Gender & ICTs
The 2015 Global Information Society Watch brings stories on the politics of sex and sexual rights online from 52 countries worldwide. This GenderIT.org edition draws on and highlights the stories published there, ranging from the challenges and possibilities that the internet offers to lesbian, gay, bisexual, transgender and queer communities, to female genital mutilation, the right to legal abortions, to the rights of sex workers, criminalization of sexual expressions or sex education in schools.
GenderIT.org asked many of the participants in the Gender and Internet Governance eXchanges (gigX) from three different regions what they expected for this year’s 10th Internet Governance Forum (IGF) in Brazil, in terms of women’s and sexual rights, gender, and internet governance.
It’s good news to know that more women are actively joining internet governance discussions and that they are starting to take steps so that women’s rights activists and their movement include internet governance issues in their agenda.
This issue paper addresses the degree to which gender and women’s rights feature in Internet governance, in multiple interconnected ways including, but certainly not limited to, access, content and representation. Gender and women’s rights occupy a largely rhetorical role in today’s discussion of Internet governance.
The thing about gaming is you can’t quite explain the immersiveness of it to non-gamers. And I speak not about mindless arcade games you play to pass the time (although I think time-passing on a screen is totally legit. Play on, Candy Crushers).
Claiming governance spaces: from Gender and Internet Governance Exchange to Africa Internet Governance Forum
The Association for Progressive Communications’ Caroline Tagny interviewed Chenai Chair, a participant of the Africa Gender and Internet Governance Exchange, on her experience.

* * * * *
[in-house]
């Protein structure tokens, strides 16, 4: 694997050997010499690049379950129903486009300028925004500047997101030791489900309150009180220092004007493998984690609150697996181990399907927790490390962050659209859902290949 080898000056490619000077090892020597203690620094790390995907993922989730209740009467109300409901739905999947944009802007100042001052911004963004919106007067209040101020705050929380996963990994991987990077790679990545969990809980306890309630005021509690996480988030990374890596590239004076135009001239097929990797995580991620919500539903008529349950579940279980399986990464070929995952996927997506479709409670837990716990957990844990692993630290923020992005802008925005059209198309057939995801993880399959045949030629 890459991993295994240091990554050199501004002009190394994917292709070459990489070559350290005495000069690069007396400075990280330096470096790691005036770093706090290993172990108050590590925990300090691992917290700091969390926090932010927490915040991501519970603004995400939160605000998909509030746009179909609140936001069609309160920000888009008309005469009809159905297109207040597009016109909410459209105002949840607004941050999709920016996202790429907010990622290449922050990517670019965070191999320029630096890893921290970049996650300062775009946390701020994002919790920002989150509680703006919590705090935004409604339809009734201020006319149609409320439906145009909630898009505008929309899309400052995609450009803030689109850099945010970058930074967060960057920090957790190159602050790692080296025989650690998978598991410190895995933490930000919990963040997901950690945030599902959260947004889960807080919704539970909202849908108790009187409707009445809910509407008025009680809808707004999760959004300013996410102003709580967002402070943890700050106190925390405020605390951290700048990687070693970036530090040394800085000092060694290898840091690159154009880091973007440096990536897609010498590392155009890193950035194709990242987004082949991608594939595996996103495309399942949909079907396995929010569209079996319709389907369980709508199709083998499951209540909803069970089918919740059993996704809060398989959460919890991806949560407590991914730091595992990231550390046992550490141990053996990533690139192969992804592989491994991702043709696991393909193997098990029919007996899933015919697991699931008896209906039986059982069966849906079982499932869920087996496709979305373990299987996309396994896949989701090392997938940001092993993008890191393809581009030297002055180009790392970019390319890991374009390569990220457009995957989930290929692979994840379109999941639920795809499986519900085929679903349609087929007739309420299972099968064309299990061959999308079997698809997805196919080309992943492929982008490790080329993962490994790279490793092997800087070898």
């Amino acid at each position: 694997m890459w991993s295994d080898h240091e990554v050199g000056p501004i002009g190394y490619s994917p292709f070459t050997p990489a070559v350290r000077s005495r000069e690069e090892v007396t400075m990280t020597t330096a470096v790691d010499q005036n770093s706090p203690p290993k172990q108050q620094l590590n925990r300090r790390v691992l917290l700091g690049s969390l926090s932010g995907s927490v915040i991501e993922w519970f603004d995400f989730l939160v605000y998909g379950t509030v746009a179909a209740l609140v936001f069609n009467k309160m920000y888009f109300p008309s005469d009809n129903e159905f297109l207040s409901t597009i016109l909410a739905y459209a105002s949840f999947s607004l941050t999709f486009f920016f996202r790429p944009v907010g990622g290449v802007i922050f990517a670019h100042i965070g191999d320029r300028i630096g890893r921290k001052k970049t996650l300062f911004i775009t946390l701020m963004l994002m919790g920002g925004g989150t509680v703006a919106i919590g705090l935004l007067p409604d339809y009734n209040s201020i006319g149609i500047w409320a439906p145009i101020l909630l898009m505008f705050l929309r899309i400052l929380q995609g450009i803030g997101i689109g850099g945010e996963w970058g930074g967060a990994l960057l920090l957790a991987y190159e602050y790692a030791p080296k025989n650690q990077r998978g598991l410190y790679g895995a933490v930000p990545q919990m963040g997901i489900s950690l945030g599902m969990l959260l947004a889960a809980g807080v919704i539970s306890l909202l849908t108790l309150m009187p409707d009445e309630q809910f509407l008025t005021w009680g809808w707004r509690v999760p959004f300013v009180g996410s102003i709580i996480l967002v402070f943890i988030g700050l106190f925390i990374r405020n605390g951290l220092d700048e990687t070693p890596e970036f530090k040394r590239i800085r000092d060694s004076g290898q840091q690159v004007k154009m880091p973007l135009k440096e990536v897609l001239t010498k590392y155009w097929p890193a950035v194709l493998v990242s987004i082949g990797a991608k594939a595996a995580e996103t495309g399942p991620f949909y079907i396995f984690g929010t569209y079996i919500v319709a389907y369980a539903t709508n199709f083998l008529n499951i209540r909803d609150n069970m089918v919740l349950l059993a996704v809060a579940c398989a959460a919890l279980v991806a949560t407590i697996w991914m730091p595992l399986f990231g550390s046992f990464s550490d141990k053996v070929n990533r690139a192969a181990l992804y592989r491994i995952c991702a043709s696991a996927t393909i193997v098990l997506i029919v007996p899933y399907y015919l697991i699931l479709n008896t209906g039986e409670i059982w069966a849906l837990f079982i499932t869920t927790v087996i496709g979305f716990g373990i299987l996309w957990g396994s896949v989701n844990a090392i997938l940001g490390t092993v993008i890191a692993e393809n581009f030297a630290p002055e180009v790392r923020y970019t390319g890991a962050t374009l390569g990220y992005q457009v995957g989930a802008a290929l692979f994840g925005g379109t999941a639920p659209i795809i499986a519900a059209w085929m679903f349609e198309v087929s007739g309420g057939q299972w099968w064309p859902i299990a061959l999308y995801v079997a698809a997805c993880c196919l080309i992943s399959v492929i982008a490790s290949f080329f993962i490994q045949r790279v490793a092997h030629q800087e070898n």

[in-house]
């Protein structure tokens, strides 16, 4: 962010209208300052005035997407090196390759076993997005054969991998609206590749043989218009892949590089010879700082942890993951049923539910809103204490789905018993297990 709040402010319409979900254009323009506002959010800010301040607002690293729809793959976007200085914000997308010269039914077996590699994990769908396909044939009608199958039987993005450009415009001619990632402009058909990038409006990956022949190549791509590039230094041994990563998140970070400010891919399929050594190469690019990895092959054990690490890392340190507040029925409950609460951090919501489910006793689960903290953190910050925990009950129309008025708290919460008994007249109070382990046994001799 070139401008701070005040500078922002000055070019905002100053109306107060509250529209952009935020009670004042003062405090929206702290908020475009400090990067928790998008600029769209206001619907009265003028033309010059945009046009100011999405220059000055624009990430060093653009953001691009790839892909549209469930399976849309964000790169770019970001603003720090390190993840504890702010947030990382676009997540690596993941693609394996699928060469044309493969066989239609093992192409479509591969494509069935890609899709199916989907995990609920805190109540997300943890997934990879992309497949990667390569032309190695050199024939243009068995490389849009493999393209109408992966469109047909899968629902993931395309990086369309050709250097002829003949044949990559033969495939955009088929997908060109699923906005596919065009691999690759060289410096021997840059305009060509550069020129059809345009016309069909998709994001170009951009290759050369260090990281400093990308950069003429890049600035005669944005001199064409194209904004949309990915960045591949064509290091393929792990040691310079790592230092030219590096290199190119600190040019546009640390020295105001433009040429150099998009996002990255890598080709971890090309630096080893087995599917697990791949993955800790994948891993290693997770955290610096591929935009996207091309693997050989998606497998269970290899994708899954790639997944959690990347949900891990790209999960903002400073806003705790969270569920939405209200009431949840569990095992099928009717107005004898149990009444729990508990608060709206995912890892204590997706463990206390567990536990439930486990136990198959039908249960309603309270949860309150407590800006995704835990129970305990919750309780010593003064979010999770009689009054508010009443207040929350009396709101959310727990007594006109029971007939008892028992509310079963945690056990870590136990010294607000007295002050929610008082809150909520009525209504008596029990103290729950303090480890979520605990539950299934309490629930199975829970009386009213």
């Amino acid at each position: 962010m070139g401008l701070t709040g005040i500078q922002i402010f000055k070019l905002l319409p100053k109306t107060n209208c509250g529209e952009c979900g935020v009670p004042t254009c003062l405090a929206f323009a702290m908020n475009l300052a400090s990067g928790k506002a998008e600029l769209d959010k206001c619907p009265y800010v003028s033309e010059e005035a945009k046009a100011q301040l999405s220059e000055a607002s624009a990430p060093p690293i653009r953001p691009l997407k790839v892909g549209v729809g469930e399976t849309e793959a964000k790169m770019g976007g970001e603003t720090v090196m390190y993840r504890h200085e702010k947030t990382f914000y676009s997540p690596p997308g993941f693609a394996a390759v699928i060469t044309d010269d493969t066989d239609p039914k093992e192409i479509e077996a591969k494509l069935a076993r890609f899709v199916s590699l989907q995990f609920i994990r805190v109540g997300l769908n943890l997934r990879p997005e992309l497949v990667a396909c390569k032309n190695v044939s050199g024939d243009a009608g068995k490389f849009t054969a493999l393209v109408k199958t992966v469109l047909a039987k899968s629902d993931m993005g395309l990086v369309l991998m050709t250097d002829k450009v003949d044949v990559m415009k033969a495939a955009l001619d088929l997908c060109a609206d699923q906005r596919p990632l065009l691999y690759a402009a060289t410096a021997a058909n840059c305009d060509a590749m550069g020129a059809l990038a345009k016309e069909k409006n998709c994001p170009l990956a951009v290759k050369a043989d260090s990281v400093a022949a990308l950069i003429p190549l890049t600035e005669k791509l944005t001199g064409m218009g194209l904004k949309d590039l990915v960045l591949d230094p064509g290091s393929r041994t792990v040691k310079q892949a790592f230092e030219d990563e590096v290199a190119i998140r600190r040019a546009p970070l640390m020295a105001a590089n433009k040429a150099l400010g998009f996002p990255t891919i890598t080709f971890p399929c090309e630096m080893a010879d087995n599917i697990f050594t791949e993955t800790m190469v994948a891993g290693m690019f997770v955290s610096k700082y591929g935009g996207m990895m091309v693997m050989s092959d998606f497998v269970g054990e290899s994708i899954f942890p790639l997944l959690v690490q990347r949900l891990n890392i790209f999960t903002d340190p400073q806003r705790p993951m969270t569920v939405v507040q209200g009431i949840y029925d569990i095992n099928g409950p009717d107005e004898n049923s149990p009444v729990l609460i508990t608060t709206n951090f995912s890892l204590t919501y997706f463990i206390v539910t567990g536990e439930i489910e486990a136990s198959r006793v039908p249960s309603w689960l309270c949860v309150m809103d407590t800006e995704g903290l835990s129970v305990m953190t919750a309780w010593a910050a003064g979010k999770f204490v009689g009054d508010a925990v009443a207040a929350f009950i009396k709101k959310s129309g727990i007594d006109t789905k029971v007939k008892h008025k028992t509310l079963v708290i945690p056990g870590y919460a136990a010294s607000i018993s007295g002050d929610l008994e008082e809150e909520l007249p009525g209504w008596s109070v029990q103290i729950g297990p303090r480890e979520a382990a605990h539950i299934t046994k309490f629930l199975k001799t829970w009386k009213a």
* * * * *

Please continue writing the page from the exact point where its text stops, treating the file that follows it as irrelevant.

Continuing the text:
Chenai Chair is a researcher with Research ICT Africa.
On the 28 and 29 September 2015, CIPESA held its eighth Forum on Internet Freedom in East Africa.
The attack against APC and Take Back the Tech and efforts to hijack the #takebackthetech hashtag, which has involved people who self-associate with #Gamergate posting threats targeting members of our community and images that depict women being subjected to physical and sexual violence, illustrate how women’s and girls’ voices are silenced on social networking platforms by violent and sexist expression.
Since Friday, 9 October 2015, a mounting online attack has been launched against the Twitter hashtag #TakeBacktheTech and associated initiatives. The attack against APC and Take Back the Tech and efforts to hijack the #takebackthetech hashtag, which has involved people who self-associate with #Gamergate posting threats targeting members of our community and images that depict women being subjected to physical and sexual violence, illustrate how women’s and girls’ voices are silenced on social networking platforms by violent and sexist expression.